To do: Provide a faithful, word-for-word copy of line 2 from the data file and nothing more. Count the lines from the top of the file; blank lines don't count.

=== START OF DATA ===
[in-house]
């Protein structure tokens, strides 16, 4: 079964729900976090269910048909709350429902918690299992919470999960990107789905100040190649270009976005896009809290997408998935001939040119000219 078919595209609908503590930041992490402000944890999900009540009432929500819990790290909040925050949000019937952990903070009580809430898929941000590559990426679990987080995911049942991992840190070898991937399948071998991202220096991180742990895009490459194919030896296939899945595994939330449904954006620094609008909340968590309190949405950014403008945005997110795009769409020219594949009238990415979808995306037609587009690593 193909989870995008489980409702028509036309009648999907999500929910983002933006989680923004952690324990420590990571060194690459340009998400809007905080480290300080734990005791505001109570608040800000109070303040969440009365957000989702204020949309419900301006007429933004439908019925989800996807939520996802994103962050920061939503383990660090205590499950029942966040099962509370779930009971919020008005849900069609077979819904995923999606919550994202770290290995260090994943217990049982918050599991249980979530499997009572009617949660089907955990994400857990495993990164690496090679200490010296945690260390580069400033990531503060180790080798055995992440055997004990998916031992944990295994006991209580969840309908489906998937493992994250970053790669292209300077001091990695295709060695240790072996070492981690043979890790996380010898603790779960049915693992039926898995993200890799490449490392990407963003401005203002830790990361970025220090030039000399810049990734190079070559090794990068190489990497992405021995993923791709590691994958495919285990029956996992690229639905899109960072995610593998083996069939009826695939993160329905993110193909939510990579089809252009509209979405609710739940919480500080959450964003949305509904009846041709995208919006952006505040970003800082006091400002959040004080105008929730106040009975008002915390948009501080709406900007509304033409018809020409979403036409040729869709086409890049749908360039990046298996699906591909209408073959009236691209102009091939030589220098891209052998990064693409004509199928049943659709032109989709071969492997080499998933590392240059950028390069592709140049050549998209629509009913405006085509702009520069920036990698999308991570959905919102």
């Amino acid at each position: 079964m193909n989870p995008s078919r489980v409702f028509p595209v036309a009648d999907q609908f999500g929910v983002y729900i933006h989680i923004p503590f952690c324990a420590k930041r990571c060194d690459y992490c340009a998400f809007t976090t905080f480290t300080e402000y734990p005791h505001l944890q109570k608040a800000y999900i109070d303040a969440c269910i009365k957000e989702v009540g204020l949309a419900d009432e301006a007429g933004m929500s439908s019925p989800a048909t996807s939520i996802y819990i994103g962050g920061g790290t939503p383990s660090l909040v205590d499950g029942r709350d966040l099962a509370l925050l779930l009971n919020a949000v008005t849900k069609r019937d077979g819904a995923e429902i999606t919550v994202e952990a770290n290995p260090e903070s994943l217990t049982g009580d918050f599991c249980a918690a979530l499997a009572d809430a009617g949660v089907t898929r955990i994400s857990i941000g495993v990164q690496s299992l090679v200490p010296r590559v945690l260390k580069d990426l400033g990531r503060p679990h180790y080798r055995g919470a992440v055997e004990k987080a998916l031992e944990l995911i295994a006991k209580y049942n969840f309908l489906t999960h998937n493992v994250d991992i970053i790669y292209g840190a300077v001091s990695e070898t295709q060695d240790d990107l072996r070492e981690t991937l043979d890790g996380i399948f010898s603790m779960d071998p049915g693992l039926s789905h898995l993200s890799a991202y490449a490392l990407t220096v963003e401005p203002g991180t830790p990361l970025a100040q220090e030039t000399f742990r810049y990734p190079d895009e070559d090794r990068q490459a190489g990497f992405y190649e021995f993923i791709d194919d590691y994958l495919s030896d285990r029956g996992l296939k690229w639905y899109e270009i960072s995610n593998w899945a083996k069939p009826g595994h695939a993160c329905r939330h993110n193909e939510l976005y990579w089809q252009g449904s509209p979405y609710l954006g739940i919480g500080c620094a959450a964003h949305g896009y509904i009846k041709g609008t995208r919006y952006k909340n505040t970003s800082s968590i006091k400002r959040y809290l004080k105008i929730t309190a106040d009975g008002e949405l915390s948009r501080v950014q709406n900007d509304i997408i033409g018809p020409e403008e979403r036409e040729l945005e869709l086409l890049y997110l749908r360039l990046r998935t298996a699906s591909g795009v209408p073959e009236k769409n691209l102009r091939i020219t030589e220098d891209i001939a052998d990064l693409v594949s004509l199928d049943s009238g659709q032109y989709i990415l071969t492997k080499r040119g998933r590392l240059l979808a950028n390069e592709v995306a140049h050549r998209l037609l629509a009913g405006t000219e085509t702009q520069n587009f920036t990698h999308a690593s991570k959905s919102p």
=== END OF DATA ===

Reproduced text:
């Protein structure tokens, strides 16, 4: 079964729900976090269910048909709350429902918690299992919470999960990107789905100040190649270009976005896009809290997408998935001939040119000219 078919595209609908503590930041992490402000944890999900009540009432929500819990790290909040925050949000019937952990903070009580809430898929941000590559990426679990987080995911049942991992840190070898991937399948071998991202220096991180742990895009490459194919030896296939899945595994939330449904954006620094609008909340968590309190949405950014403008945005997110795009769409020219594949009238990415979808995306037609587009690593 193909989870995008489980409702028509036309009648999907999500929910983002933006989680923004952690324990420590990571060194690459340009998400809007905080480290300080734990005791505001109570608040800000109070303040969440009365957000989702204020949309419900301006007429933004439908019925989800996807939520996802994103962050920061939503383990660090205590499950029942966040099962509370779930009971919020008005849900069609077979819904995923999606919550994202770290290995260090994943217990049982918050599991249980979530499997009572009617949660089907955990994400857990495993990164690496090679200490010296945690260390580069400033990531503060180790080798055995992440055997004990998916031992944990295994006991209580969840309908489906998937493992994250970053790669292209300077001091990695295709060695240790072996070492981690043979890790996380010898603790779960049915693992039926898995993200890799490449490392990407963003401005203002830790990361970025220090030039000399810049990734190079070559090794990068190489990497992405021995993923791709590691994958495919285990029956996992690229639905899109960072995610593998083996069939009826695939993160329905993110193909939510990579089809252009509209979405609710739940919480500080959450964003949305509904009846041709995208919006952006505040970003800082006091400002959040004080105008929730106040009975008002915390948009501080709406900007509304033409018809020409979403036409040729869709086409890049749908360039990046298996699906591909209408073959009236691209102009091939030589220098891209052998990064693409004509199928049943659709032109989709071969492997080499998933590392240059950028390069592709140049050549998209629509009913405006085509702009520069920036990698999308991570959905919102």